The importance of this type of active reflection is highlighted by Schon (1987). He argues that formal theories inherent to training a professional do not apply to the messy reality of practice. Learners reflect in these messy moments to compare or contrast theory and practice "reflection in action". Learners also reflect after the fact to determine how to "do better" next time "reflection on action". Through this reflection, learners develop "wisdom" and experience that enhances their performance. As trainers we need to intentionally create opportunities for reflection as we teach adult learners. Reflection can be promoted by challenging views and opinions, debriefing after learning experiences and having opportunities to practice what they have learned in a safe environment where they can get feedback on their progress.

Feedback is a very important step for enabling reflection (Pitts, 2007) and one that most of us often neglect. Learners have wonderful opportunities for reflection when they meet with a trainer to get feedback on their progress, their strengths, and their areas for improvement. If the learner has a chance to reflect on his or her own needs, then this triggers internal motivation that is essential (Schon, 1987). With this type of approach the learner feels more in control and will be more likely to invest in the learning and accept joint responsibility for it.

Section 3: Assessing the validity and reliability of the workplace-based assessment

The Royal College of General Practitioners recently introduced a new curriculum, which focuses on the knowledge, skills and competencies that are required in general practice (RCGP, 2007). The introduction of this has been influenced by a perceived need for educational reform (Scheele et al 2006) as well as political, social and workforce pressures (Ebrahim, 1999; DoH, 2006; MMC, 2010). A new assessment process was also introduced of which the workplace-based assessment (WPBA) is a major component (Swanwick, 2005). As the name suggests it can be simply defined as an "assessment of what doctors actually do in practice" (Swanwick and Chana, 2009). It assesses doctors throughout their vocational training and has multiple components. It has been argued that observing trainees in a range of different situations, over a period of time is superior to one off 'exit style' examinations (van der Vleuten, 2000).

The introduction of the WPBA can be linked to educational theory. Miller's pyramid of competence (Miller, 1990; Figure 3) can be used to map the different types of assessment against different levels of competence.

Figure 3

The work-place based assessment (WPBA) sits at the top of the pyramid and therefore potentially gives a better indication of how a doctor will perform in a real-life setting. This is in contrast to controlled traditional assessment methods which focus on the lower tiers and correlate poorly with professional competence (Rethans et al, 2002). 

The WPBA in General Practice constitutes several different educational methods (Appendix 2), in an attempt to cover many of the competencies required for independent practice (RCGP, 2007). The formative nature of individual assessments enhances the opportunity for the assessor to observe the trainee in their day-to-day practice and give feedback on performance (Carr, 2006). An overview of the many component parts helps build up a picture of a trainee's performance so a summative judgement can be made (Swanswick, 2005)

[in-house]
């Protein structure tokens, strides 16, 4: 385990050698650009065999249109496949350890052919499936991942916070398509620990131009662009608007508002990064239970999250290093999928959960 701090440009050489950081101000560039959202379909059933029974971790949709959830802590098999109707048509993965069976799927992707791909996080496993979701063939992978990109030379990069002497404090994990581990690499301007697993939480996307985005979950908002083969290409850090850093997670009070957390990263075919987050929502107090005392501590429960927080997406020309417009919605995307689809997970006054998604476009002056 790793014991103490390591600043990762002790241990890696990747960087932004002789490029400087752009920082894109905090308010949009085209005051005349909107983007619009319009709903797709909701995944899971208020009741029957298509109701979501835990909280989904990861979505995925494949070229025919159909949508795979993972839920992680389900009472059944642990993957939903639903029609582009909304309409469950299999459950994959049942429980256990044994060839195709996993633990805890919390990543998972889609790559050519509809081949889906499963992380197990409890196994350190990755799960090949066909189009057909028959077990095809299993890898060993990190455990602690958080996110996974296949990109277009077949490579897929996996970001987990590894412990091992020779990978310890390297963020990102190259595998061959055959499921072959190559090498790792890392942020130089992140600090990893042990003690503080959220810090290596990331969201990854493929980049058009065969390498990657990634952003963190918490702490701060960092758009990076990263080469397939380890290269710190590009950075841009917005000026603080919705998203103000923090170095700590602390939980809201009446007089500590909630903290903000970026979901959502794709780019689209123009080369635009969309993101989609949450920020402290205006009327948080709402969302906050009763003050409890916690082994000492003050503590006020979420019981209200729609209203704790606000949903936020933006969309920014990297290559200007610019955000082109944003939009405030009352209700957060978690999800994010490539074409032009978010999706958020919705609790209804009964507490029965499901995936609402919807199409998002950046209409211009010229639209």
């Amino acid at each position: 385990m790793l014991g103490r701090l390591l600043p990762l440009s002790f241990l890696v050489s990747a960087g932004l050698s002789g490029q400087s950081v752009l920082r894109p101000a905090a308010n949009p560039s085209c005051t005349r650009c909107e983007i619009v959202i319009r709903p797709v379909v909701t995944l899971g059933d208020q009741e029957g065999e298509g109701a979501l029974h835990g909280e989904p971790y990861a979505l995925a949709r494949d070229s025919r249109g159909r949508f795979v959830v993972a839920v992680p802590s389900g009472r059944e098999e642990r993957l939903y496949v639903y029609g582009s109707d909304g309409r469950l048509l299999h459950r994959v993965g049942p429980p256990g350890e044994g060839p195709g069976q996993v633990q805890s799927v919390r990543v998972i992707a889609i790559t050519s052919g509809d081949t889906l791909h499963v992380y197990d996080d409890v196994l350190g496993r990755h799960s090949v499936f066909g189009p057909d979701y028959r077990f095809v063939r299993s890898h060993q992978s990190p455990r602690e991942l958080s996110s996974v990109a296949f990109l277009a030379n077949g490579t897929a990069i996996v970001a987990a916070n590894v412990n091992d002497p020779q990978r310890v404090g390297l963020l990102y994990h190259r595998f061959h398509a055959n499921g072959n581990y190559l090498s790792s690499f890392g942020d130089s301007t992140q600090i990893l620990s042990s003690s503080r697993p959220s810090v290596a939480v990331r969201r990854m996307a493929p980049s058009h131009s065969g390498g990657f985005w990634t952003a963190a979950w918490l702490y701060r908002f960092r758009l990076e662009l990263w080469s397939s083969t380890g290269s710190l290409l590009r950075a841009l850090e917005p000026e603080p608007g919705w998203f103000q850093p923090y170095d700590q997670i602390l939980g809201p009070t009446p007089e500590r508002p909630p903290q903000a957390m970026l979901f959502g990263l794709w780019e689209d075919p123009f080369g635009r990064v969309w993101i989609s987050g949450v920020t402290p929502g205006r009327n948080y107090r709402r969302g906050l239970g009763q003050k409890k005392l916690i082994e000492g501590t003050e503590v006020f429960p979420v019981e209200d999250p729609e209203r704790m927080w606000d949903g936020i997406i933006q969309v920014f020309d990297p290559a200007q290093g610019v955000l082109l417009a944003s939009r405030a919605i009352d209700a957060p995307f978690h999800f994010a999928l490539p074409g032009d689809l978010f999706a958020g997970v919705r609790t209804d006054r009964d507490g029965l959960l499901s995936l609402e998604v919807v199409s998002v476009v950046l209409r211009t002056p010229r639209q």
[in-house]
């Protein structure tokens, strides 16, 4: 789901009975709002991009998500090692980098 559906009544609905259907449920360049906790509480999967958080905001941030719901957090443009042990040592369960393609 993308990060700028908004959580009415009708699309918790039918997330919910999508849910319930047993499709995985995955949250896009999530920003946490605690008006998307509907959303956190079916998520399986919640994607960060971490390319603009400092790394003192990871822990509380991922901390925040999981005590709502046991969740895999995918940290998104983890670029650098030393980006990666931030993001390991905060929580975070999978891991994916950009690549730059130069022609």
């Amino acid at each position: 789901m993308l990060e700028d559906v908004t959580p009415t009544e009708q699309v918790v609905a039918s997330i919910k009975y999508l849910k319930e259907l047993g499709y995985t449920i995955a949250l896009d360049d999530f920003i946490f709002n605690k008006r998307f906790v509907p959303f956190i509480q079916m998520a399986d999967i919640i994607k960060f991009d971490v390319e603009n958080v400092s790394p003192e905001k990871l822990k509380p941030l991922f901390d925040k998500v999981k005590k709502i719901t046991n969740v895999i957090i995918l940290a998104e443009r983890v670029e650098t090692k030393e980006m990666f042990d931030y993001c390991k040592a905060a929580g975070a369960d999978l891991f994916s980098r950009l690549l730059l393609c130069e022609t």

As an assessment modality the WPBA raises many challenges. Van der Vleutin (2006) introduced a framework to help define the usefulness of any assessment. It looks at the utility, or usefulness, as a product of its reliability, validity, cost-effectiveness, acceptability and educational impact (van der Vleuten, 1996). For the purposes of this assignment the author has examined some of these components in more detail with respect to the WPBA.

A reliable assessment is one that yields the same result, if repeated under identical conditions (van der Vleuten, 2000). It is therefore imperative that there is a high degree of consistency and reproducibility. The WPBA should aim to reduce the amount of distortion due to random and systematic errors so that scores consistently reflect student performance. Three major factors affect reliability: the number of encounters observed, the number of assessors, and the aspect of performance being evaluated (Norcini, 2001).

Elstein et al (1978) showed that doctor's performance varied considerably depending on the clinical context, and therefore there was little correlation between an individual's attainments in one clinical case to the next. This highlights the need to observe trainees over several patient contacts before passing judgement. Similarly it has been shown that assessors can have quite contrasting opinions about performance, when observing the same case (Noel et al, 1992). Over the duration of the training programme the various components of the WBPA are carried out by many different people and hence any biases are theoretically minimised. Also, by using a multitude of different assessment methods, in different situations it is more likely to reflect a trainee's level of competence. This process known as triangulation ensures a holistic view of the trainee, as well as a reliable method of assessment (Swanwick, 2005).